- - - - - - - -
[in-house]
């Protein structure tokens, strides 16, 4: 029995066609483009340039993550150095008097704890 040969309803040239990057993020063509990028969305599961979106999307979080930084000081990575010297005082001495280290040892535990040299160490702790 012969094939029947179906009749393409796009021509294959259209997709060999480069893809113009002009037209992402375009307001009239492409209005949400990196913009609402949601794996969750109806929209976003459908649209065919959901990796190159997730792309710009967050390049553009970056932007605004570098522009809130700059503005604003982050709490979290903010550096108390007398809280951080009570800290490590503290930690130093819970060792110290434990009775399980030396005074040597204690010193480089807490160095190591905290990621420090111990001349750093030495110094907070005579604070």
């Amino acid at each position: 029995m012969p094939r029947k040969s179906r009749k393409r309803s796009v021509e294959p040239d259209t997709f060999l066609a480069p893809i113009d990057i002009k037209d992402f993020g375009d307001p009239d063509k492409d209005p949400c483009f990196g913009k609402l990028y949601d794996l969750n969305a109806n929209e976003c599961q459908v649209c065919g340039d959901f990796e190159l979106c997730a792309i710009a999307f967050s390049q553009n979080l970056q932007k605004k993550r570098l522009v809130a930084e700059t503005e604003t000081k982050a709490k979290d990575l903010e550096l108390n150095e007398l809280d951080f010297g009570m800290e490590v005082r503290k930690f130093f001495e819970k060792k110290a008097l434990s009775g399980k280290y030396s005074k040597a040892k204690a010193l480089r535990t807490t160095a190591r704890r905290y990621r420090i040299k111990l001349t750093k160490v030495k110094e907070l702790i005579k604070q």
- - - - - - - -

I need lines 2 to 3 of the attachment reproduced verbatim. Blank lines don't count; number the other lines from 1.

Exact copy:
């Protein structure tokens, strides 16, 4: 029995066609483009340039993550150095008097704890 040969309803040239990057993020063509990028969305599961979106999307979080930084000081990575010297005082001495280290040892535990040299160490702790 012969094939029947179906009749393409796009021509294959259209997709060999480069893809113009002009037209992402375009307001009239492409209005949400990196913009609402949601794996969750109806929209976003459908649209065919959901990796190159997730792309710009967050390049553009970056932007605004570098522009809130700059503005604003982050709490979290903010550096108390007398809280951080009570800290490590503290930690130093819970060792110290434990009775399980030396005074040597204690010193480089807490160095190591905290990621420090111990001349750093030495110094907070005579604070």
């Amino acid at each position: 029995m012969p094939r029947k040969s179906r009749k393409r309803s796009v021509e294959p040239d259209t997709f060999l066609a480069p893809i113009d990057i002009k037209d992402f993020g375009d307001p009239d063509k492409d209005p949400c483009f990196g913009k609402l990028y949601d794996l969750n969305a109806n929209e976003c599961q459908v649209c065919g340039d959901f990796e190159l979106c997730a792309i710009a999307f967050s390049q553009n979080l970056q932007k605004k993550r570098l522009v809130a930084e700059t503005e604003t000081k982050a709490k979290d990575l903010e550096l108390n150095e007398l809280d951080f010297g009570m800290e490590v005082r503290k930690f130093f001495e819970k060792k110290a008097l434990s009775g399980k280290y030396s005074k040597a040892k204690a010193l480089r535990t807490t160095a190591r704890r905290y990621r420090i040299k111990l001349t750093k160490v030495k110094e907070l702790i005579k604070q």